Monday, 15 October 2012

Why is a public sector agency advising us to spend money on stuff we really can’t afford?

Britain’s economy went tits up in 2008 because too many people had borrowed too much money to finance lifestyles they couldn’t afford. (I’m sure Professor Paul Krugman or Will Hutton would tell you otherwise, but they’re fools.) The powers-that-be – most notably a bunch of Scotsmen, including Gordon Brown and the directors of the Royal Bank of Scotland – were basically doing the same thing, whether borrowing billions to fund a ludicrously bloated public sector or to buy banks they couldn’t afford.

When a decade of financial incontinence finally caught up with us, our new coalition government decided the best answer was to reward the imprudent by making borrowing cheap and to punish the very people who hadn’t caused the problem in the first place by guaranteeing that their savings couldn’t keep pace with inflation.

When it came to public spending, the government promised to get tough, but have in reality merely lowered the projected rate of increase rather than, you know, actually spending less (the very idea!). As a result our debt continues to rise inexorably, and the economy is moribund.

The Money Advice Service was set up by the government last year, and, while it claims to be “independent” (an almost meaningless term these days) it’s essentially a government agency paid for by a levy on the finance industry collected by the Financial Services Authority, the city “watchdog” that evidently slept its way through the Noughties.  So those of us who chose to save our money rather than satisfy cravings for, say,  a bigger house, or a top-of-the–range Mercedes or, indeed, a Caribbean holiday will end up paying for the Money Advice Service through increased charges on our investments or lower interest interest on the same – another perfect example of the prudent being made to pay for the feckless.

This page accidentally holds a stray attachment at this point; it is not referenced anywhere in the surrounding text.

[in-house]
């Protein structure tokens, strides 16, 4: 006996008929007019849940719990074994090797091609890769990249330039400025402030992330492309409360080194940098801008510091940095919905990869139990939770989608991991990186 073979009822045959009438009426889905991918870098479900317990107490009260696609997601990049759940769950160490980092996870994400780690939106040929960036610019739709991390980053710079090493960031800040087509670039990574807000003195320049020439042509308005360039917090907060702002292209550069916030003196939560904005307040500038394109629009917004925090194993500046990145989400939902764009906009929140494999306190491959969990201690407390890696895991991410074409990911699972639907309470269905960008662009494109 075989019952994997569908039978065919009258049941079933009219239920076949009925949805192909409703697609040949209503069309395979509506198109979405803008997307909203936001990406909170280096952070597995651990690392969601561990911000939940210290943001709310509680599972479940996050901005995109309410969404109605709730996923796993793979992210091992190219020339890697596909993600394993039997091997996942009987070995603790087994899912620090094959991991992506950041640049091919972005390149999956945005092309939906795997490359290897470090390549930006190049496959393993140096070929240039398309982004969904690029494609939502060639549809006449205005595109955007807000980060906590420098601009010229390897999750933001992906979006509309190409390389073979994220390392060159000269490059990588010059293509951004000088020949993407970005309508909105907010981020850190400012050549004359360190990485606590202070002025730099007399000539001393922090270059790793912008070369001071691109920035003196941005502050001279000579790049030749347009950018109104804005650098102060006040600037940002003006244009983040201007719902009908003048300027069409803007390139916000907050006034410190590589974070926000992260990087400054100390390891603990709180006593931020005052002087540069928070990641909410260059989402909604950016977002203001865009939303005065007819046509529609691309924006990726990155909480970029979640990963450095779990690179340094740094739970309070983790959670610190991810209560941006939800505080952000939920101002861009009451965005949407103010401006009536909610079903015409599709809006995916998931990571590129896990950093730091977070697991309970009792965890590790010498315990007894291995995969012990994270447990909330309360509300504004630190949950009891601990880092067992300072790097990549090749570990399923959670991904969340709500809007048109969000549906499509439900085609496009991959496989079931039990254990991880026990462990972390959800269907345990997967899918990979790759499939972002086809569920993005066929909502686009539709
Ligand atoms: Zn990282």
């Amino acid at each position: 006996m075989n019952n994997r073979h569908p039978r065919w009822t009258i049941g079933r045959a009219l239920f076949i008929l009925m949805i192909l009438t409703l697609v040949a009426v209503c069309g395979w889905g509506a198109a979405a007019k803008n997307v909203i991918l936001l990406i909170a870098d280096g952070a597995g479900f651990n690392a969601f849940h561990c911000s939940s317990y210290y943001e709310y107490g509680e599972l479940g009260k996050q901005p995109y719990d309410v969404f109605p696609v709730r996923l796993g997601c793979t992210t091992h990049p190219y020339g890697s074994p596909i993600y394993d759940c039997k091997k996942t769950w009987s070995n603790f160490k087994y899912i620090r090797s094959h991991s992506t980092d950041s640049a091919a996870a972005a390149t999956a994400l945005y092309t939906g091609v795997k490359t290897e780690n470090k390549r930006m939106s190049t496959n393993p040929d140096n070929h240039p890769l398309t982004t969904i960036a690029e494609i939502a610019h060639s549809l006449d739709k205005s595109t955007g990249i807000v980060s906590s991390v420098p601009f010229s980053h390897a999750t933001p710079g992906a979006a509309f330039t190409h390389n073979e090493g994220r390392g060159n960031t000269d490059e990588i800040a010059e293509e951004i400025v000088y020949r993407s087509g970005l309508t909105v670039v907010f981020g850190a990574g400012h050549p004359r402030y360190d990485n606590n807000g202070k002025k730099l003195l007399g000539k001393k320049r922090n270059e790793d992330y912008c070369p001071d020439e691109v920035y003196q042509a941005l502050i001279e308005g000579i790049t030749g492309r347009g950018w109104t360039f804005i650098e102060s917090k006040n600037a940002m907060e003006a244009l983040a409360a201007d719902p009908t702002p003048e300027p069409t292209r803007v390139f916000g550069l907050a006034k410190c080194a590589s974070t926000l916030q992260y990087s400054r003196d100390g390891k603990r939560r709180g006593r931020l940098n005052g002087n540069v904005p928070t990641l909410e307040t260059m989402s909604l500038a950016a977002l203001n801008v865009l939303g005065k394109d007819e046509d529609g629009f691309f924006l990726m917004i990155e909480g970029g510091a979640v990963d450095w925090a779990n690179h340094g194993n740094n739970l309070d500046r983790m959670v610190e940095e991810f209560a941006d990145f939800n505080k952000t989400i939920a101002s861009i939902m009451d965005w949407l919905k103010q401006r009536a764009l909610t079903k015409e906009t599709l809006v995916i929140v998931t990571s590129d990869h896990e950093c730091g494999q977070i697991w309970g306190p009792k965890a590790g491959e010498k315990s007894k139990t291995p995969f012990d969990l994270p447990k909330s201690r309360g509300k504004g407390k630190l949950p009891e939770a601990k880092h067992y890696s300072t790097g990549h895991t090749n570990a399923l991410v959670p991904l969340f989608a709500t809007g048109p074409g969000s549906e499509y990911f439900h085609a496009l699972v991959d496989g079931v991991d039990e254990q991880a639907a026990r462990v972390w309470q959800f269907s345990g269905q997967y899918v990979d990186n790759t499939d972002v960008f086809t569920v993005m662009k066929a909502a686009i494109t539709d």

The above advert, which is on heavy rotation on TV at the moment, sides with the two adult female characters, who want to go on an expensive family holiday, against the father of the house, who knows they can’t afford it – he wants to go to Cornwall (which, to be honest, isn’t exactly cheap either).

I have no idea who devised the advert’s tawdry, immoral message – i.e. there's no need to defer the gratification of unaffordable impulses – but it certainly chimes with the government’s belief that the economy will magically roar back into life if we all again start spending money we don't have, while public spending can just bobble along pretty much at its current ruinous level.

If I’d been playing Dad, I’d have told my mother-in-law to shut up, and the rest of the family that we were holidaying in Cornwall (which, to be honest, is pretty bloody expensive these days), and that they should consider themselves lucky to be going anywhere at all, given the parlous state of the family’s finances.

With any luck, there’ll be a sequel showing the whole family returning from their ruinously extravagant trip to discover that the bailiffs have impounded all their possessions, and that their house has been repossessed by the mortgage lender.

One last grump – if I were a woman, I’d be really annoyed that the two characters determined to wallow in unaffordable luxury are both female: experience tells me that women are usually a damn sight more aware of the danger of getting into debt than men are.

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